Well balanced and thoughtful treatment of this subject. It seems obvious to me that God's Creation invites observation and discovery, indeed that God delights in human discovery of "how things work." As Wilkinson points out, God is glorified by our delving into his Creation even when (some of us) refuse to acknowledge his handiwork; each discovery, even each hypothesis, even "quantum fluctuations," or whatever may be the latest quest for the explanation of everything, is incapable of disproving a Creator. As Wilkinson implies, in discovering what was intended by God to be discovered, we worship the Creator, even if inadvertently. For the believer, string theory, multiple universes, etc., etc., should they ever be (somehow) established as viable mechanisms of Creation, should simply add to our delight, as well as our Creator's delight, by virtue of their discovery. That everything inheres in Christ adds the layers of meaning, purpose and hope so absent from all other explanations.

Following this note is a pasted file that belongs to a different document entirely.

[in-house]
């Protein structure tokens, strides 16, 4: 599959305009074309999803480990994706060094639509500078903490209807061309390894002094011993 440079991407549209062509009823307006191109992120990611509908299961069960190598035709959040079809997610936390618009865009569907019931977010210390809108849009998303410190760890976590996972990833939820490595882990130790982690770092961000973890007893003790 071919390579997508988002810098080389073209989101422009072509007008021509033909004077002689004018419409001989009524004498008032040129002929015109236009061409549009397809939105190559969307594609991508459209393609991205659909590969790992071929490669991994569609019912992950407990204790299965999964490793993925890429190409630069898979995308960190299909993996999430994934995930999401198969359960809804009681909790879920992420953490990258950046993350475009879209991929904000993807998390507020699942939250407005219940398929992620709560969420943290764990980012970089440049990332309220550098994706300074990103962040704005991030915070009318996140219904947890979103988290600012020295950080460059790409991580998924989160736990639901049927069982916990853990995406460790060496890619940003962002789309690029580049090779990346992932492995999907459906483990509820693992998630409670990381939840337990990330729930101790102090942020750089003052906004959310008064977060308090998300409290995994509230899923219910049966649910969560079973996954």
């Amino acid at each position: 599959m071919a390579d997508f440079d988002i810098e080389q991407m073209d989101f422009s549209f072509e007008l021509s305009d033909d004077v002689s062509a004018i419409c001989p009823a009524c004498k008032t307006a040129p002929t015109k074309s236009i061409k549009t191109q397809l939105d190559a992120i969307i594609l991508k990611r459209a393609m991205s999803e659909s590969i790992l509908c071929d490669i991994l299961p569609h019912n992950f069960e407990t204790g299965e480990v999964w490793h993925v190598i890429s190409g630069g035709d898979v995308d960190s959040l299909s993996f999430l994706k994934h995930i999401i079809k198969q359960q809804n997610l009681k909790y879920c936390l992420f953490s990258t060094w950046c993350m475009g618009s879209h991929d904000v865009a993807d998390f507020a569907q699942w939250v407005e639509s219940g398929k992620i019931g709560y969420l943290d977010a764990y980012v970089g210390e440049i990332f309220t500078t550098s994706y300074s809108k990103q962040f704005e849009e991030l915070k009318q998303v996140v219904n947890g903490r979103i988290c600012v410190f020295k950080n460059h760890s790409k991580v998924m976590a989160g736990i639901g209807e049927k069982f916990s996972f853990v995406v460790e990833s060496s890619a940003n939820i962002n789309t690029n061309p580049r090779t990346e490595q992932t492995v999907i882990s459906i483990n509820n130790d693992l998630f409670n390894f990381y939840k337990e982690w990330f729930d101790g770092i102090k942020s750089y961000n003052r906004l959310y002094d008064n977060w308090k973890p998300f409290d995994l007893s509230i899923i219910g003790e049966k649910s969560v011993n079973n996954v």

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Tom Nash

March 20, 2013  5:15pm

Most people, including Christians, are at best, average in their knowledge of science. I've found it to be a futile endeavor trying to convince smart unbelievers to embrace creationism/intelligent design. They will always stump me with tough questions that I'm not smart enough to answer. So, for me, it's best to avoid the scientific debates and instead move the conversation toward Jesus, who is the ultimate answer for humanity's biggest problems. The sooner we can get the focus on Christ, our Lord and Savior, the better it is for all. Why get sidetracked by endless debates that are not essential for salvation?